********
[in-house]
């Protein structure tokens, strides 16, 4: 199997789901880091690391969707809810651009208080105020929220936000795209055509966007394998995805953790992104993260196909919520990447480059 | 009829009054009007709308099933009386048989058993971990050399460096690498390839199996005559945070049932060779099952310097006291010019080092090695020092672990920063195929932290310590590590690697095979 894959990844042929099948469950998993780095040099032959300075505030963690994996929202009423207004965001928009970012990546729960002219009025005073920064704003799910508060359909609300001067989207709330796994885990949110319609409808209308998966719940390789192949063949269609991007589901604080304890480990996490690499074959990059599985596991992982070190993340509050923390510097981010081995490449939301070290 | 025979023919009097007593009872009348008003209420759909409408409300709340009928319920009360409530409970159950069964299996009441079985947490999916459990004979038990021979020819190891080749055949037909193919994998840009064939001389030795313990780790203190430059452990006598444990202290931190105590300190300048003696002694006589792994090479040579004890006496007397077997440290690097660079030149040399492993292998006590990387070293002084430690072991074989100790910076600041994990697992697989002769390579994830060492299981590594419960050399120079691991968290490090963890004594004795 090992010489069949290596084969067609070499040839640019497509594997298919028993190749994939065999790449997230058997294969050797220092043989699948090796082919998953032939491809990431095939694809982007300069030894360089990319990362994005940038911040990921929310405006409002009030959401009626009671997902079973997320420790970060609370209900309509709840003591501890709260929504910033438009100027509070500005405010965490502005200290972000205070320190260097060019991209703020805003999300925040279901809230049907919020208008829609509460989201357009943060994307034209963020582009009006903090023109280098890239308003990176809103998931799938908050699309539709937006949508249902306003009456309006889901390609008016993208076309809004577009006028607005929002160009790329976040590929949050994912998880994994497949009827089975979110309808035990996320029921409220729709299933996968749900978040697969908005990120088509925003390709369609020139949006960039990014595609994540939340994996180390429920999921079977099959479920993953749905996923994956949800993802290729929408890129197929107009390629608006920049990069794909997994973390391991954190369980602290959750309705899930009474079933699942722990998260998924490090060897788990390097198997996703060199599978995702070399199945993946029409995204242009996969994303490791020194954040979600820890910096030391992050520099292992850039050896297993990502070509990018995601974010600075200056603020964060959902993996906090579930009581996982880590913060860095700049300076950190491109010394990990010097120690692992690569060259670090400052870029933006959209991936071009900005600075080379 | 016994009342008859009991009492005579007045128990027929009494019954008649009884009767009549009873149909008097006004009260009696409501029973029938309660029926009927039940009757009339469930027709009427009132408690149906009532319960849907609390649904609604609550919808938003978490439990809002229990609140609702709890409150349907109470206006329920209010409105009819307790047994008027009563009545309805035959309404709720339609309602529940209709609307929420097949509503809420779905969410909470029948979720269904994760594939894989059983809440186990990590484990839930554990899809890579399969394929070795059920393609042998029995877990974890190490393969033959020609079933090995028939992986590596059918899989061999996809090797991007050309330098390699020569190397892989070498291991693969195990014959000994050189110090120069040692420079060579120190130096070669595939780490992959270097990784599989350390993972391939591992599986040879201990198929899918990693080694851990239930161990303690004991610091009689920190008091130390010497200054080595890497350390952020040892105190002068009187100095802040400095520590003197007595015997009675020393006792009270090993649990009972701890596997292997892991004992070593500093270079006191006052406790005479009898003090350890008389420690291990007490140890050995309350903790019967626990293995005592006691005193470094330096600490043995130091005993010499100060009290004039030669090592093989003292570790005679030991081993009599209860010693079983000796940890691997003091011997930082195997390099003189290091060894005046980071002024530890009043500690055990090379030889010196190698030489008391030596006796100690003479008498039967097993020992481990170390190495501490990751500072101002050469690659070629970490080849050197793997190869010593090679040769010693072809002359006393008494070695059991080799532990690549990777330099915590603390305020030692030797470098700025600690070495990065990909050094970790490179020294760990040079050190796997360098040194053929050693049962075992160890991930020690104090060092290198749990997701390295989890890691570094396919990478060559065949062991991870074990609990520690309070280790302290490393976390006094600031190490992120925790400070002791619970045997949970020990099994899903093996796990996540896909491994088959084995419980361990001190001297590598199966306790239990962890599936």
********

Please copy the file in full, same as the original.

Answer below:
[in-house]
């Protein structure tokens, strides 16, 4: 199997789901880091690391969707809810651009208080105020929220936000795209055509966007394998995805953790992104993260196909919520990447480059 | 009829009054009007709308099933009386048989058993971990050399460096690498390839199996005559945070049932060779099952310097006291010019080092090695020092672990920063195929932290310590590590690697095979 894959990844042929099948469950998993780095040099032959300075505030963690994996929202009423207004965001928009970012990546729960002219009025005073920064704003799910508060359909609300001067989207709330796994885990949110319609409808209308998966719940390789192949063949269609991007589901604080304890480990996490690499074959990059599985596991992982070190993340509050923390510097981010081995490449939301070290 | 025979023919009097007593009872009348008003209420759909409408409300709340009928319920009360409530409970159950069964299996009441079985947490999916459990004979038990021979020819190891080749055949037909193919994998840009064939001389030795313990780790203190430059452990006598444990202290931190105590300190300048003696002694006589792994090479040579004890006496007397077997440290690097660079030149040399492993292998006590990387070293002084430690072991074989100790910076600041994990697992697989002769390579994830060492299981590594419960050399120079691991968290490090963890004594004795 090992010489069949290596084969067609070499040839640019497509594997298919028993190749994939065999790449997230058997294969050797220092043989699948090796082919998953032939491809990431095939694809982007300069030894360089990319990362994005940038911040990921929310405006409002009030959401009626009671997902079973997320420790970060609370209900309509709840003591501890709260929504910033438009100027509070500005405010965490502005200290972000205070320190260097060019991209703020805003999300925040279901809230049907919020208008829609509460989201357009943060994307034209963020582009009006903090023109280098890239308003990176809103998931799938908050699309539709937006949508249902306003009456309006889901390609008016993208076309809004577009006028607005929002160009790329976040590929949050994912998880994994497949009827089975979110309808035990996320029921409220729709299933996968749900978040697969908005990120088509925003390709369609020139949006960039990014595609994540939340994996180390429920999921079977099959479920993953749905996923994956949800993802290729929408890129197929107009390629608006920049990069794909997994973390391991954190369980602290959750309705899930009474079933699942722990998260998924490090060897788990390097198997996703060199599978995702070399199945993946029409995204242009996969994303490791020194954040979600820890910096030391992050520099292992850039050896297993990502070509990018995601974010600075200056603020964060959902993996906090579930009581996982880590913060860095700049300076950190491109010394990990010097120690692992690569060259670090400052870029933006959209991936071009900005600075080379 | 016994009342008859009991009492005579007045128990027929009494019954008649009884009767009549009873149909008097006004009260009696409501029973029938309660029926009927039940009757009339469930027709009427009132408690149906009532319960849907609390649904609604609550919808938003978490439990809002229990609140609702709890409150349907109470206006329920209010409105009819307790047994008027009563009545309805035959309404709720339609309602529940209709609307929420097949509503809420779905969410909470029948979720269904994760594939894989059983809440186990990590484990839930554990899809890579399969394929070795059920393609042998029995877990974890190490393969033959020609079933090995028939992986590596059918899989061999996809090797991007050309330098390699020569190397892989070498291991693969195990014959000994050189110090120069040692420079060579120190130096070669595939780490992959270097990784599989350390993972391939591992599986040879201990198929899918990693080694851990239930161990303690004991610091009689920190008091130390010497200054080595890497350390952020040892105190002068009187100095802040400095520590003197007595015997009675020393006792009270090993649990009972701890596997292997892991004992070593500093270079006191006052406790005479009898003090350890008389420690291990007490140890050995309350903790019967626990293995005592006691005193470094330096600490043995130091005993010499100060009290004039030669090592093989003292570790005679030991081993009599209860010693079983000796940890691997003091011997930082195997390099003189290091060894005046980071002024530890009043500690055990090379030889010196190698030489008391030596006796100690003479008498039967097993020992481990170390190495501490990751500072101002050469690659070629970490080849050197793997190869010593090679040769010693072809002359006393008494070695059991080799532990690549990777330099915590603390305020030692030797470098700025600690070495990065990909050094970790490179020294760990040079050190796997360098040194053929050693049962075992160890991930020690104090060092290198749990997701390295989890890691570094396919990478060559065949062991991870074990609990520690309070280790302290490393976390006094600031190490992120925790400070002791619970045997949970020990099994899903093996796990996540896909491994088959084995419980361990001190001297590598199966306790239990962890599936």